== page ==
It was the Jumblies in Edward Lear’s poem who sailed away in a sieve and went to a land all covered with trees and bought “an Owl, and a useful Cart, and a pound of Rice, and a Cranberry Tart.” Why cranberries and not raspberries or strawberries? Well…
Long before English colonialists discovered the medicinal and culinary benefits of cranberries, native peoples in what became the New World and in Northern Europe knew about the therapeutic qualities of the Vaccinium genus of the Ericaceae plant family and used them to remedy ailments as diverse as scurvy and gout. The genus includes the blueberry, bilberry (or whortleberry), lingonberry (or cowberry), huckleberry, and cranberry.
Opinions differ as to how the “cranberry” came by its name. Some dictionaries say it is probably derived from the German word Kranebere (crane berry). The blossom, perched on a curved stem with its petals bent back at maturity, resembles the neck and head of the crane, a long-legged, long-necked bird. Others believe that the cranberry was so named because it was that bird’s favourite food.
The cranberry plant is a perennial evergreen vine related to the blueberry. Cranberry vines can yield fruit for a very long time – some cultivated cranberry plants in the United States have been producing for more than 100 years. The cranberry is a bog plant and this fruit once grew wild but, contrary to popular belief, cranberries do not grow in water. In fact, they grow on vines in impermeable beds layered with sand, peat, gravel, and clay. These beds, commonly known as “bogs”,” were originally formed by glacial deposits.
The main commercial growers are in the United States, where cranberries are extensively cultivated in Massachusetts, New Jersey, Wisconsin, Oregon and Washington as well as in Quebec and British Columbia in Canada. Every acre of cranberry bog is supported by four to ten acres of wetlands, woodlands and uplands. North American growers preserve almost 200,000 acres of support land, growing cranberries on 35,000 acres. In this way, not only does commerce thrive but also vast tracts of natural habitat are preserved for wildlife.
Cranberry bogs are flooded from time to time during the growing season. The crop is under water in early spring and late fall if a heavy frost is expected. An entire cranberry crop can be lost to a killing frost if the blossoms and young berries are not protected in a bath of water.
At harvest time, a special machine is driven through the bed to agitate the water and coax the berries off the vines. The machine used is lightweight and equipped with balloon tires that do not damage the plants. Cranberries float in water, so they rise to the surface. Floating booms are used to coral the berries and draw them to a collection point at the side of the bed. This is the most labour intensive part of the cranberry harvest. The berries are then removed from the water, loaded into wagons and taken away to be dried and sorted by hand.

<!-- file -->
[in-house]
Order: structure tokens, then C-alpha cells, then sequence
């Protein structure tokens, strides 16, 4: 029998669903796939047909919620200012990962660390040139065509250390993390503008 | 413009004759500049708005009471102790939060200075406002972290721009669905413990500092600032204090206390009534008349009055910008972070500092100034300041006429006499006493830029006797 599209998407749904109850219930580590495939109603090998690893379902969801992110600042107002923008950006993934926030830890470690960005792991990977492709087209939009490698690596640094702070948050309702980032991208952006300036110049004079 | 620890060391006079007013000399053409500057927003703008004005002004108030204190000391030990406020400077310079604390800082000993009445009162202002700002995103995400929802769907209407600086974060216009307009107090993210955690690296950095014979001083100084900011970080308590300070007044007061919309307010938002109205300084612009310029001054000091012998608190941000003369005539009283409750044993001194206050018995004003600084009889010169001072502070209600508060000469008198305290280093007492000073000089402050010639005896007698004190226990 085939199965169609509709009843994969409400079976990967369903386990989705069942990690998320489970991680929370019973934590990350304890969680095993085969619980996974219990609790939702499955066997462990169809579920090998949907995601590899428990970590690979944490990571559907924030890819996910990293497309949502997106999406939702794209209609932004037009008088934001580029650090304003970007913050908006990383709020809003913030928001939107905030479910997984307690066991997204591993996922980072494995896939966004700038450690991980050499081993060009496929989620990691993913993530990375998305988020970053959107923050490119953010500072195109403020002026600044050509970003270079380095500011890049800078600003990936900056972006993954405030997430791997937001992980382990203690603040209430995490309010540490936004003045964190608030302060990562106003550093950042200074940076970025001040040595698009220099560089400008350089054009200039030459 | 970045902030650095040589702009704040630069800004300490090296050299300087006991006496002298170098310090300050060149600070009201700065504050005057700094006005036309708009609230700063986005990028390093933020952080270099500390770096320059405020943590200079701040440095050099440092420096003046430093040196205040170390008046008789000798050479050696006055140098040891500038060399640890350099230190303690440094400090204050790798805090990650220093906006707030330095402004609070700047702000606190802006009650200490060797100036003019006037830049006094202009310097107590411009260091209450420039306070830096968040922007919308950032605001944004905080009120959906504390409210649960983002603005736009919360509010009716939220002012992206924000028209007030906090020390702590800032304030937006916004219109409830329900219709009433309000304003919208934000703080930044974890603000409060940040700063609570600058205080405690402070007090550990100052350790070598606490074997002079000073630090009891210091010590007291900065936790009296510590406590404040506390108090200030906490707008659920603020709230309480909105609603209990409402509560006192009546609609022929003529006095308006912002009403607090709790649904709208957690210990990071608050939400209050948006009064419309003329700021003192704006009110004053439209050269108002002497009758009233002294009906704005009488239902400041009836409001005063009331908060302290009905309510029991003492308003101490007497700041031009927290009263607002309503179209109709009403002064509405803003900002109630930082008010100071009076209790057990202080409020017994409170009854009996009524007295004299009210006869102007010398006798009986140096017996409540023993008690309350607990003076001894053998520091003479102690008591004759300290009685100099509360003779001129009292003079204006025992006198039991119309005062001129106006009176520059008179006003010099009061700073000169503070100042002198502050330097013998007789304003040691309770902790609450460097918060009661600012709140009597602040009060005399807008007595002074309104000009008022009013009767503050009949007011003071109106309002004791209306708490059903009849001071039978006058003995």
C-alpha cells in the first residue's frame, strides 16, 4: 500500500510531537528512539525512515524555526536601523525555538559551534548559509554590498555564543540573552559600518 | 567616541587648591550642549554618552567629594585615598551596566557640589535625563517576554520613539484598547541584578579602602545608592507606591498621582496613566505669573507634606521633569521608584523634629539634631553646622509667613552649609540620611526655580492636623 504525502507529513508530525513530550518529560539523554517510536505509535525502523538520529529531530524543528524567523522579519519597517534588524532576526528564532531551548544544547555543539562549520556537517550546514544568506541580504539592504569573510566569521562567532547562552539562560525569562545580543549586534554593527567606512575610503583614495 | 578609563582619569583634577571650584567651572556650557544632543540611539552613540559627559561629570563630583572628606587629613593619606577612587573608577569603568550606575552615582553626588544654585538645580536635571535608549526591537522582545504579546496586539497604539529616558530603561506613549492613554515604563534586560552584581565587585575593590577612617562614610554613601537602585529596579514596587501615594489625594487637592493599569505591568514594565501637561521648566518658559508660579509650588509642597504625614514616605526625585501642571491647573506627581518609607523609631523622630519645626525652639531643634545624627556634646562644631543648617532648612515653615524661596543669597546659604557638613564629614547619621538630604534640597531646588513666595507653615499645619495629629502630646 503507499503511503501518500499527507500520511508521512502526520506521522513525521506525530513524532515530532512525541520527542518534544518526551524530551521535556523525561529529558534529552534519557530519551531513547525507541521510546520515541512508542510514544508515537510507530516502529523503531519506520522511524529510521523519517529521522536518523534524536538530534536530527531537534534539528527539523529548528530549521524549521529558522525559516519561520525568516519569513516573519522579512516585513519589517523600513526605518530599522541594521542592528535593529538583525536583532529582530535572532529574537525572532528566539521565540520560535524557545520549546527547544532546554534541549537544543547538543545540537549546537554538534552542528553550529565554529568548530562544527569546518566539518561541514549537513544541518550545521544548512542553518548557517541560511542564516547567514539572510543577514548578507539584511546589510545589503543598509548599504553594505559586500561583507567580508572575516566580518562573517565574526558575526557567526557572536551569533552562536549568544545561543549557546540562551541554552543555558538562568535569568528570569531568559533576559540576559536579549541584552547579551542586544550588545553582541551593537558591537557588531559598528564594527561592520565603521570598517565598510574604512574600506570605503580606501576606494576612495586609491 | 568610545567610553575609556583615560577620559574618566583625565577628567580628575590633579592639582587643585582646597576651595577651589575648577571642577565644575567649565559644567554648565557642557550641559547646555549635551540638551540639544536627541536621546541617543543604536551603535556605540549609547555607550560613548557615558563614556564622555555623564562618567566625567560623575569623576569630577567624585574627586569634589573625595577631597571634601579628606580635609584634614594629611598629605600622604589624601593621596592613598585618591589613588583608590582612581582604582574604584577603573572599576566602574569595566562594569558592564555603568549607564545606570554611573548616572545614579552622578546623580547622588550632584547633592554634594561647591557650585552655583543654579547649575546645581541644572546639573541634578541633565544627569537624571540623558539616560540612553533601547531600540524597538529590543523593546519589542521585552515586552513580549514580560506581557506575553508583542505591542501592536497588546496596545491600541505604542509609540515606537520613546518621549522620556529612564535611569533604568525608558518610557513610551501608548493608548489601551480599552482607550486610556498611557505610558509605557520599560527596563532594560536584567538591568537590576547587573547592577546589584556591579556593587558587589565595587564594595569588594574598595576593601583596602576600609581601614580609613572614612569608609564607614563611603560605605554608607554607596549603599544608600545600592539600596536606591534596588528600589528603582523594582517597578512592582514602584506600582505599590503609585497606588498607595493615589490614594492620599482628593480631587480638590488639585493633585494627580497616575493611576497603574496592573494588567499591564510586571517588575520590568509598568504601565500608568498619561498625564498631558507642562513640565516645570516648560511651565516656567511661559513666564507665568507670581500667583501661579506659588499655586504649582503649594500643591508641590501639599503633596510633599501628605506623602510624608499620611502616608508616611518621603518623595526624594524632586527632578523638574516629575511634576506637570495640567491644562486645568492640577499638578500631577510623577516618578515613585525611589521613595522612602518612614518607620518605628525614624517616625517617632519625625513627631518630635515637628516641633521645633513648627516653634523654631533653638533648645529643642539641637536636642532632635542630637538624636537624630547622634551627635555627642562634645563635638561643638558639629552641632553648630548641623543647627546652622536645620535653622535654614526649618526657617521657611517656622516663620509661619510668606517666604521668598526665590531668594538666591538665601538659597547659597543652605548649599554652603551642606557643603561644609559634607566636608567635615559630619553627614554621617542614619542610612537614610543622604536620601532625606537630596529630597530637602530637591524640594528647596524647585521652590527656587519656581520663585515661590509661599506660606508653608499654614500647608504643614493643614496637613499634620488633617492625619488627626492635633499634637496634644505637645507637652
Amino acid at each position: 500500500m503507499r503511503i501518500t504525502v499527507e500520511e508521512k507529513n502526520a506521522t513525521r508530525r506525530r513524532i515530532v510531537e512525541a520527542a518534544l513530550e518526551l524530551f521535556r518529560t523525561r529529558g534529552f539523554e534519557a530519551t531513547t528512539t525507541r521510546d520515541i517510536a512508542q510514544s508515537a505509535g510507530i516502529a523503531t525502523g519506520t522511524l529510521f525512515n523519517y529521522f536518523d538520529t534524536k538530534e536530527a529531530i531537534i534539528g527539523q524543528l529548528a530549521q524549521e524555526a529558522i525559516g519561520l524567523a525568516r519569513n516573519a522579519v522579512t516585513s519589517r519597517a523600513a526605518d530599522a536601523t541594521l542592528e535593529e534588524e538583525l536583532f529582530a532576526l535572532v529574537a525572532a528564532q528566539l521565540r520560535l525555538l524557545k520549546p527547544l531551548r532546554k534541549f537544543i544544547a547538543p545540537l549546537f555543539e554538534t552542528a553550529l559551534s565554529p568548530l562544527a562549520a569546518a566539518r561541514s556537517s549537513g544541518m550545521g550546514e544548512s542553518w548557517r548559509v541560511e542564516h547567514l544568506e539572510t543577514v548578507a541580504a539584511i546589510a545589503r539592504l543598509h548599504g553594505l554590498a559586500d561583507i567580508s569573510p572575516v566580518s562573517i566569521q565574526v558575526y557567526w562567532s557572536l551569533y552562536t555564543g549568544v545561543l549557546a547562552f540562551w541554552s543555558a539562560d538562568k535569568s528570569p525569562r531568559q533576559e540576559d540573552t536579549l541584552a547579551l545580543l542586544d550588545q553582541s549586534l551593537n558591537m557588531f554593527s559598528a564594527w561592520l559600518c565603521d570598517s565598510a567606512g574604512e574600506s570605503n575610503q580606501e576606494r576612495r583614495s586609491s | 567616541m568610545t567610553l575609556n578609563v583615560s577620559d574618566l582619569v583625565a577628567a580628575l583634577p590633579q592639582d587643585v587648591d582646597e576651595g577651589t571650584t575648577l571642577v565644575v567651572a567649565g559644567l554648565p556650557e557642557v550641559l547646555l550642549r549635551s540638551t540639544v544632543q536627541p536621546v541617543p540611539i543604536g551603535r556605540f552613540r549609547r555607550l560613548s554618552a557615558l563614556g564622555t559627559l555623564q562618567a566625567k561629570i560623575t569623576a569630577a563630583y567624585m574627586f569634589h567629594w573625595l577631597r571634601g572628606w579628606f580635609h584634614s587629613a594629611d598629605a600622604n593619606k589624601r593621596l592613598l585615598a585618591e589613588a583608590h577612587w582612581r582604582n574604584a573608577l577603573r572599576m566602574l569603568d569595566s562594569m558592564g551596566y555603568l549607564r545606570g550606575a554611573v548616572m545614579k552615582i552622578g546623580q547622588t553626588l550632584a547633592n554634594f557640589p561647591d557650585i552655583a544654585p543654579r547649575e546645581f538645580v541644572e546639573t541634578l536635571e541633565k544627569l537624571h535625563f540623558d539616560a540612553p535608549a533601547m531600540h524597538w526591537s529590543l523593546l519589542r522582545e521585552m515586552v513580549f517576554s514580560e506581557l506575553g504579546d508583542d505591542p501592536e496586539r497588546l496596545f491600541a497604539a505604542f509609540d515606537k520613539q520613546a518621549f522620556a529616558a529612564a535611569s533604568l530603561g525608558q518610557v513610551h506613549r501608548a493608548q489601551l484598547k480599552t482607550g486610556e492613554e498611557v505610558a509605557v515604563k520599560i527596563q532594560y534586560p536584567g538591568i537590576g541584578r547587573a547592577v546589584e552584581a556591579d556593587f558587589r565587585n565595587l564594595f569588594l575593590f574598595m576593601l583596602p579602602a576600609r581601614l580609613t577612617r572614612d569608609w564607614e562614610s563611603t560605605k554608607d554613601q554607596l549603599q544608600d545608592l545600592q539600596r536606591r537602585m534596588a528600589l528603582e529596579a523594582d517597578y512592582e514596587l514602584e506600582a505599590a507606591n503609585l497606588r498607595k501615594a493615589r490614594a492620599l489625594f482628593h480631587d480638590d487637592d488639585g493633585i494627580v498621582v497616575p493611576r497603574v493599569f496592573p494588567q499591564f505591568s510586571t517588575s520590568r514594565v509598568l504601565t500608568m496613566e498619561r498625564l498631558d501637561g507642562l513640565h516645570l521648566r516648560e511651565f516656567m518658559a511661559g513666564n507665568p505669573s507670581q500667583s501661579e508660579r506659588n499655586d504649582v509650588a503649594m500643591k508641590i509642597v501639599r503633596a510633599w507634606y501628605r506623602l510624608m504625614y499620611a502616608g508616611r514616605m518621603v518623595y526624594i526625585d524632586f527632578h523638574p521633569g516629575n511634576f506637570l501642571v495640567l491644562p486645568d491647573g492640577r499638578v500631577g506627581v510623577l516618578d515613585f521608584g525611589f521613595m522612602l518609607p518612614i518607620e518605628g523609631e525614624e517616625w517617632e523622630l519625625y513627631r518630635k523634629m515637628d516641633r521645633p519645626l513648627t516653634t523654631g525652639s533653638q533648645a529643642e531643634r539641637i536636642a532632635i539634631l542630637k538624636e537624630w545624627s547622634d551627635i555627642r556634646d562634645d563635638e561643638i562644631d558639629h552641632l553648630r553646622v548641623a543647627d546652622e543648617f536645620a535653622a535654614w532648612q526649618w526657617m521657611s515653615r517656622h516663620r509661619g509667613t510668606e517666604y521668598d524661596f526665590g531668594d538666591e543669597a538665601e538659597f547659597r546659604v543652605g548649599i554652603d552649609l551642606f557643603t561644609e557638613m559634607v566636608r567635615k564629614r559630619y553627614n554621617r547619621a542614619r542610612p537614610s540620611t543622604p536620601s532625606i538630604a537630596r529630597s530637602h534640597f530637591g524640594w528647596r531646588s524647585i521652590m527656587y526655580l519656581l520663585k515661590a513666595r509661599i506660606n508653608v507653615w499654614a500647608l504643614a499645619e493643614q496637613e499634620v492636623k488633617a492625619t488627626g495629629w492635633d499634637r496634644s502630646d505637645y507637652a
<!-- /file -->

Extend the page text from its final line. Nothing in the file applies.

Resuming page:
For decades cranberry juice has enjoyed a reputation as an effective way to prevent bladder infections. Scientists have doggedly tried to confirm this well-known folk truth with dozens of studies, some in test tubes and some in people. Older studies found that the juice worked. Newer ones found that it didn’t. All were too small to be definitive. In 1998 a substance presumed to be the active component in the cranberry was identified, and in 2009 another study suggested that a cranberry extract containing this substance was almost as powerful as an antibiotic. However, in 2011 another impeccably designed and executed study of cranberry juice indicated that the presumed active compound apparently has no effect, although that may simply mean that the juice works, although by an unknown mechanism.
How can the cranberry be so difficult to pin down? For one thing, it contains more than 200 active substances in addition to vitamin C, citric acid, and an array of other acids. The old theory that these acids sterilize urine by acidifying it has been disproved. It seems that even if a person drinks several litres of cranberry juice, the urine does not become acidic enough to slow bacterial growth. Yet, researchers have repeatedly shown that the juice effectively prevents some species of bacteria from adhering to the cells that line the urinary tract. The Jumblies probably knew that.